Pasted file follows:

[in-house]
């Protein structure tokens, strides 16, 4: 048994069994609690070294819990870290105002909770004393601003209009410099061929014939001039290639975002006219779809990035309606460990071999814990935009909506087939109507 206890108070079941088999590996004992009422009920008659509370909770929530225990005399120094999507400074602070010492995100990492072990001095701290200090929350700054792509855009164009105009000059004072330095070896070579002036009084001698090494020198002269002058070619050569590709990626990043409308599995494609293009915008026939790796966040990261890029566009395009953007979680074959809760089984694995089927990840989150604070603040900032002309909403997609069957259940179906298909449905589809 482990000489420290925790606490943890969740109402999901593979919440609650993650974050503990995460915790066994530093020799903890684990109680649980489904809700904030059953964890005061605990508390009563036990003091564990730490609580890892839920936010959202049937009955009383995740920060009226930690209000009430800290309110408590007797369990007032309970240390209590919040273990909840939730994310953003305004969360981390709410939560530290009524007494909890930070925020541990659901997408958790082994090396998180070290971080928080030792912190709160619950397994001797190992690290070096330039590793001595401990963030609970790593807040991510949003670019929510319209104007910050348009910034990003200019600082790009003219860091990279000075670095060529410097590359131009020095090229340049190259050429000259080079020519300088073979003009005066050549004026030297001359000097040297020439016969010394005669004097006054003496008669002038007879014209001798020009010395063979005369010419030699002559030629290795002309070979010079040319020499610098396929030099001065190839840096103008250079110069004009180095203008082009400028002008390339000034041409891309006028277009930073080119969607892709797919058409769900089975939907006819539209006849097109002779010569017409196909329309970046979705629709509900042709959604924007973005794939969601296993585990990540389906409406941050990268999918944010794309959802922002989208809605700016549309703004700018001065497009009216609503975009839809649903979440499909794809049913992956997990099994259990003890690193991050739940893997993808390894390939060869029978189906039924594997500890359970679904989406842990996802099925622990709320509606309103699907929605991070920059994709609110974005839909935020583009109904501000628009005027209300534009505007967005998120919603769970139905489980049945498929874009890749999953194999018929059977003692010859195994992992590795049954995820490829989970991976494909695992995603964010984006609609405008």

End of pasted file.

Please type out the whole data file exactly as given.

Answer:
[in-house]
């Protein structure tokens, strides 16, 4: 048994069994609690070294819990870290105002909770004393601003209009410099061929014939001039290639975002006219779809990035309606460990071999814990935009909506087939109507 206890108070079941088999590996004992009422009920008659509370909770929530225990005399120094999507400074602070010492995100990492072990001095701290200090929350700054792509855009164009105009000059004072330095070896070579002036009084001698090494020198002269002058070619050569590709990626990043409308599995494609293009915008026939790796966040990261890029566009395009953007979680074959809760089984694995089927990840989150604070603040900032002309909403997609069957259940179906298909449905589809 482990000489420290925790606490943890969740109402999901593979919440609650993650974050503990995460915790066994530093020799903890684990109680649980489904809700904030059953964890005061605990508390009563036990003091564990730490609580890892839920936010959202049937009955009383995740920060009226930690209000009430800290309110408590007797369990007032309970240390209590919040273990909840939730994310953003305004969360981390709410939560530290009524007494909890930070925020541990659901997408958790082994090396998180070290971080928080030792912190709160619950397994001797190992690290070096330039590793001595401990963030609970790593807040991510949003670019929510319209104007910050348009910034990003200019600082790009003219860091990279000075670095060529410097590359131009020095090229340049190259050429000259080079020519300088073979003009005066050549004026030297001359000097040297020439016969010394005669004097006054003496008669002038007879014209001798020009010395063979005369010419030699002559030629290795002309070979010079040319020499610098396929030099001065190839840096103008250079110069004009180095203008082009400028002008390339000034041409891309006028277009930073080119969607892709797919058409769900089975939907006819539209006849097109002779010569017409196909329309970046979705629709509900042709959604924007973005794939969601296993585990990540389906409406941050990268999918944010794309959802922002989208809605700016549309703004700018001065497009009216609503975009839809649903979440499909794809049913992956997990099994259990003890690193991050739940893997993808390894390939060869029978189906039924594997500890359970679904989406842990996802099925622990709320509606309103699907929605991070920059994709609110974005839909935020583009109904501000628009005027209300534009505007967005998120919603769970139905489980049945498929874009890749999953194999018929059977003692010859195994992992590795049954995820490829989970991976494909695992995603964010984006609609405008």